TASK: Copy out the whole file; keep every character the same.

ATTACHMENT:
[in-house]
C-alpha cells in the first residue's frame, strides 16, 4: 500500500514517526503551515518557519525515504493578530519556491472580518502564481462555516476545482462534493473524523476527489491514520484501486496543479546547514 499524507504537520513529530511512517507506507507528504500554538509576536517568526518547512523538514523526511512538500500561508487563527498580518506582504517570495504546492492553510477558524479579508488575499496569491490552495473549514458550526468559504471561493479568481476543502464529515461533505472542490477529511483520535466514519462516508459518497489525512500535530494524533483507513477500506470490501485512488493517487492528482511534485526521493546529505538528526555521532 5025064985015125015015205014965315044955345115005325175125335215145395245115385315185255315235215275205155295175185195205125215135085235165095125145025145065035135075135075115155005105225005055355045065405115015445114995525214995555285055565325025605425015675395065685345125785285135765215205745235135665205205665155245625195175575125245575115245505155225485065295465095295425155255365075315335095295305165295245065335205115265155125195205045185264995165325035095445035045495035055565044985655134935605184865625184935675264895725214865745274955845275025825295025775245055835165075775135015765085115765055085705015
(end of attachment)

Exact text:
[in-house]
C-alpha cells in the first residue's frame, strides 16, 4: 500500500514517526503551515518557519525515504493578530519556491472580518502564481462555516476545482462534493473524523476527489491514520484501486496543479546547514 499524507504537520513529530511512517507506507507528504500554538509576536517568526518547512523538514523526511512538500500561508487563527498580518506582504517570495504546492492553510477558524479579508488575499496569491490552495473549514458550526468559504471561493479568481476543502464529515461533505472542490477529511483520535466514519462516508459518497489525512500535530494524533483507513477500506470490501485512488493517487492528482511534485526521493546529505538528526555521532 5025064985015125015015205014965315044955345115005325175125335215145395245115385315185255315235215275205155295175185195205125215135085235165095125145025145065035135075135075115155005105225005055355045065405115015445114995525214995555285055565325025605425015675395065685345125785285135765215205745235135665205205665155245625195175575125245575115245505155225485065295465095295425155255365075315335095295305165295245065335205115265155125195205045185264995165325035095445035045495035055565044985655134935605184865625184935675264895725214865745274955845275025825295025775245055835165075775135015765085115765055085705015